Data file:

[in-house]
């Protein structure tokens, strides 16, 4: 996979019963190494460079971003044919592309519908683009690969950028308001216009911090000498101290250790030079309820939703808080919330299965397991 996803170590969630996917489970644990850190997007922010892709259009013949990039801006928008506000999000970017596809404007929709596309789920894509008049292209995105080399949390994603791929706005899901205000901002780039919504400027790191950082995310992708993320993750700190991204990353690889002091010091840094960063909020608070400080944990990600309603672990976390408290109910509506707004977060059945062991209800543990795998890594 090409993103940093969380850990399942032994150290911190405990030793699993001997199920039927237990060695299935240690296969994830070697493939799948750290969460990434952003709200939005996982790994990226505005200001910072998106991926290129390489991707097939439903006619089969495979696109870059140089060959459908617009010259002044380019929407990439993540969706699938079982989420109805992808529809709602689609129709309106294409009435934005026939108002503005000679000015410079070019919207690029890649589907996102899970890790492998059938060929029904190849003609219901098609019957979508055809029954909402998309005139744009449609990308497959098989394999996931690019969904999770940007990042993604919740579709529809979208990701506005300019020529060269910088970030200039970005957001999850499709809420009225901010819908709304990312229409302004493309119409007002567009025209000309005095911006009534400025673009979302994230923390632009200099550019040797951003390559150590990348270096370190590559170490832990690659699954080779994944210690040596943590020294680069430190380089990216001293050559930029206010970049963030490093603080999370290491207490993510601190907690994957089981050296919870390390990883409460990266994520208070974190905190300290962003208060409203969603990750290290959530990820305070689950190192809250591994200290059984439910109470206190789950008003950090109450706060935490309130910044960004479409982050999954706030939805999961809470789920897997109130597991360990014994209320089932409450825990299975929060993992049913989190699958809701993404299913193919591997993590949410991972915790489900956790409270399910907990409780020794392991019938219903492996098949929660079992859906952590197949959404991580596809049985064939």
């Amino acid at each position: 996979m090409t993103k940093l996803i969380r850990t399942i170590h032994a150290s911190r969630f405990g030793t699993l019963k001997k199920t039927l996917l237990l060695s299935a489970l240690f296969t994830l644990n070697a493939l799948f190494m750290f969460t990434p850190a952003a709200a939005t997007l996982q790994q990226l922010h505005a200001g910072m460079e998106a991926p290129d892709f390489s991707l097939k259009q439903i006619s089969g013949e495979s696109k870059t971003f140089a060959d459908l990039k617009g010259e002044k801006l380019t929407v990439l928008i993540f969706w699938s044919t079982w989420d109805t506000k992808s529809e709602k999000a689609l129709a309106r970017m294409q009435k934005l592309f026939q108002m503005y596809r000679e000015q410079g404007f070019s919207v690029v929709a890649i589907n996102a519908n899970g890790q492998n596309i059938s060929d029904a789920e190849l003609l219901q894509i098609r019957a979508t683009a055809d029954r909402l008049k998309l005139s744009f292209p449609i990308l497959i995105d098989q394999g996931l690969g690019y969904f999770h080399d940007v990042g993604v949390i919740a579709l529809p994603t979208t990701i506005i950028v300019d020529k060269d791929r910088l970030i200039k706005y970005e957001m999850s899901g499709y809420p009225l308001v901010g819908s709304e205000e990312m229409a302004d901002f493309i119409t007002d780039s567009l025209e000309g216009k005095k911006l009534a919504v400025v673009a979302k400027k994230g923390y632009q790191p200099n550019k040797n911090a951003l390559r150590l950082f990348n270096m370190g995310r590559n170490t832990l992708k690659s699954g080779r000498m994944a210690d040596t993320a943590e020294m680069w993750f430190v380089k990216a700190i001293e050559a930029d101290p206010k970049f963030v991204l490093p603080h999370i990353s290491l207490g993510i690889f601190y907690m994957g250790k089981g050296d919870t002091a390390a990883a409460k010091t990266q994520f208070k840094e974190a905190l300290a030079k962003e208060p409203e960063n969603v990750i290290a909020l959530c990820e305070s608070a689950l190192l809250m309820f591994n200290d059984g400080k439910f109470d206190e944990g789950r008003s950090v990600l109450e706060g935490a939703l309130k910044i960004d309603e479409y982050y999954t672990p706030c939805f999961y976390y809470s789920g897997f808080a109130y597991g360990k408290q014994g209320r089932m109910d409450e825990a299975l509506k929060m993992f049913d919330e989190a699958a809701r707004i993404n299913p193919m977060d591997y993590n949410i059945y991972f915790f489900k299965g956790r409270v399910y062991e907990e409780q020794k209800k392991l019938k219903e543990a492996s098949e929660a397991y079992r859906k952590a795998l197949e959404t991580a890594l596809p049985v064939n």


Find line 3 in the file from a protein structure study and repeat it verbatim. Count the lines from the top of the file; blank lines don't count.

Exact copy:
């Amino acid at each position: 996979m090409t993103k940093l996803i969380r850990t399942i170590h032994a150290s911190r969630f405990g030793t699993l019963k001997k199920t039927l996917l237990l060695s299935a489970l240690f296969t994830l644990n070697a493939l799948f190494m750290f969460t990434p850190a952003a709200a939005t997007l996982q790994q990226l922010h505005a200001g910072m460079e998106a991926p290129d892709f390489s991707l097939k259009q439903i006619s089969g013949e495979s696109k870059t971003f140089a060959d459908l990039k617009g010259e002044k801006l380019t929407v990439l928008i993540f969706w699938s044919t079982w989420d109805t506000k992808s529809e709602k999000a689609l129709a309106r970017m294409q009435k934005l592309f026939q108002m503005y596809r000679e000015q410079g404007f070019s919207v690029v929709a890649i589907n996102a519908n899970g890790q492998n596309i059938s060929d029904a789920e190849l003609l219901q894509i098609r019957a979508t683009a055809d029954r909402l008049k998309l005139s744009f292209p449609i990308l497959i995105d098989q394999g996931l690969g690019y969904f999770h080399d940007v990042g993604v949390i919740a579709l529809p994603t979208t990701i506005i950028v300019d020529k060269d791929r910088l970030i200039k706005y970005e957001m999850s899901g499709y809420p009225l308001v901010g819908s709304e205000e990312m229409a302004d901002f493309i119409t007002d780039s567009l025209e000309g216009k005095k911006l009534a919504v400025v673009a979302k400027k994230g923390y632009q790191p200099n550019k040797n911090a951003l390559r150590l950082f990348n270096m370190g995310r590559n170490t832990l992708k690659s699954g080779r000498m994944a210690d040596t993320a943590e020294m680069w993750f430190v380089k990216a700190i001293e050559a930029d101290p206010k970049f963030v991204l490093p603080h999370i990353s290491l207490g993510i690889f601190y907690m994957g250790k089981g050296d919870t002091a390390a990883a409460k010091t990266q994520f208070k840094e974190a905190l300290a030079k962003e208060p409203e960063n969603v990750i290290a909020l959530c990820e305070s608070a689950l190192l809250m309820f591994n200290d059984g400080k439910f109470d206190e944990g789950r008003s950090v990600l109450e706060g935490a939703l309130k910044i960004d309603e479409y982050y999954t672990p706030c939805f999961y976390y809470s789920g897997f808080a109130y597991g360990k408290q014994g209320r089932m109910d409450e825990a299975l509506k929060m993992f049913d919330e989190a699958a809701r707004i993404n299913p193919m977060d591997y993590n949410i059945y991972f915790f489900k299965g956790r409270v399910y062991e907990e409780q020794k209800k392991l019938k219903e543990a492996s098949e929660a397991y079992r859906k952590a795998l197949e959404t991580a890594l596809p049985v064939n």